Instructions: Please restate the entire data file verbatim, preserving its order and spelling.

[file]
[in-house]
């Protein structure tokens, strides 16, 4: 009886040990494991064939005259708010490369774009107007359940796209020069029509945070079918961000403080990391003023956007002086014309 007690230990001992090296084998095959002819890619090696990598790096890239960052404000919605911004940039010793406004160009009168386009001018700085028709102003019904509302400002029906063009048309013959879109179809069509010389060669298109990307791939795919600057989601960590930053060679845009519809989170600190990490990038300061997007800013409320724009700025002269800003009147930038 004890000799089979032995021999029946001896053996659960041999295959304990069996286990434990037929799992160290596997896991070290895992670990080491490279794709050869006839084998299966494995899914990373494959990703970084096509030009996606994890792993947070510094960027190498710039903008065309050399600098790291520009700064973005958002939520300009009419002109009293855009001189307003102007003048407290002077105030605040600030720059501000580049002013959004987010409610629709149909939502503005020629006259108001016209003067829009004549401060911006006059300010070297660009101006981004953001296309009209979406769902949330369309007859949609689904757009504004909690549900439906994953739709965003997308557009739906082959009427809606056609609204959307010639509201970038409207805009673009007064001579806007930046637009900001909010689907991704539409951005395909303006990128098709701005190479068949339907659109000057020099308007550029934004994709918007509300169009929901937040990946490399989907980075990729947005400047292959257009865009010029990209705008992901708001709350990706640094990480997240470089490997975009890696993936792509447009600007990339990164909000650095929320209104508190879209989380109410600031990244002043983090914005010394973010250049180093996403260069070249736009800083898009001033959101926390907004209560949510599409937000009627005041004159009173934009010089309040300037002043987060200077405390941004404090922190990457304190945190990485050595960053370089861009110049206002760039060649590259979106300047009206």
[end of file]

[in-house]
């Protein structure tokens, strides 16, 4: 009886040990494991064939005259708010490369774009107007359940796209020069029509945070079918961000403080990391003023956007002086014309 007690230990001992090296084998095959002819890619090696990598790096890239960052404000919605911004940039010793406004160009009168386009001018700085028709102003019904509302400002029906063009048309013959879109179809069509010389060669298109990307791939795919600057989601960590930053060679845009519809989170600190990490990038300061997007800013409320724009700025002269800003009147930038 004890000799089979032995021999029946001896053996659960041999295959304990069996286990434990037929799992160290596997896991070290895992670990080491490279794709050869006839084998299966494995899914990373494959990703970084096509030009996606994890792993947070510094960027190498710039903008065309050399600098790291520009700064973005958002939520300009009419002109009293855009001189307003102007003048407290002077105030605040600030720059501000580049002013959004987010409610629709149909939502503005020629006259108001016209003067829009004549401060911006006059300010070297660009101006981004953001296309009209979406769902949330369309007859949609689904757009504004909690549900439906994953739709965003997308557009739906082959009427809606056609609204959307010639509201970038409207805009673009007064001579806007930046637009900001909010689907991704539409951005395909303006990128098709701005190479068949339907659109000057020099308007550029934004994709918007509300169009929901937040990946490399989907980075990729947005400047292959257009865009010029990209705008992901708001709350990706640094990480997240470089490997975009890696993936792509447009600007990339990164909000650095929320209104508190879209989380109410600031990244002043983090914005010394973010250049180093996403260069070249736009800083898009001033959101926390907004209560949510599409937000009627005041004159009173934009010089309040300037002043987060200077405390941004404090922190990457304190945190990485050595960053370089861009110049206002760039060649590259979106300047009206």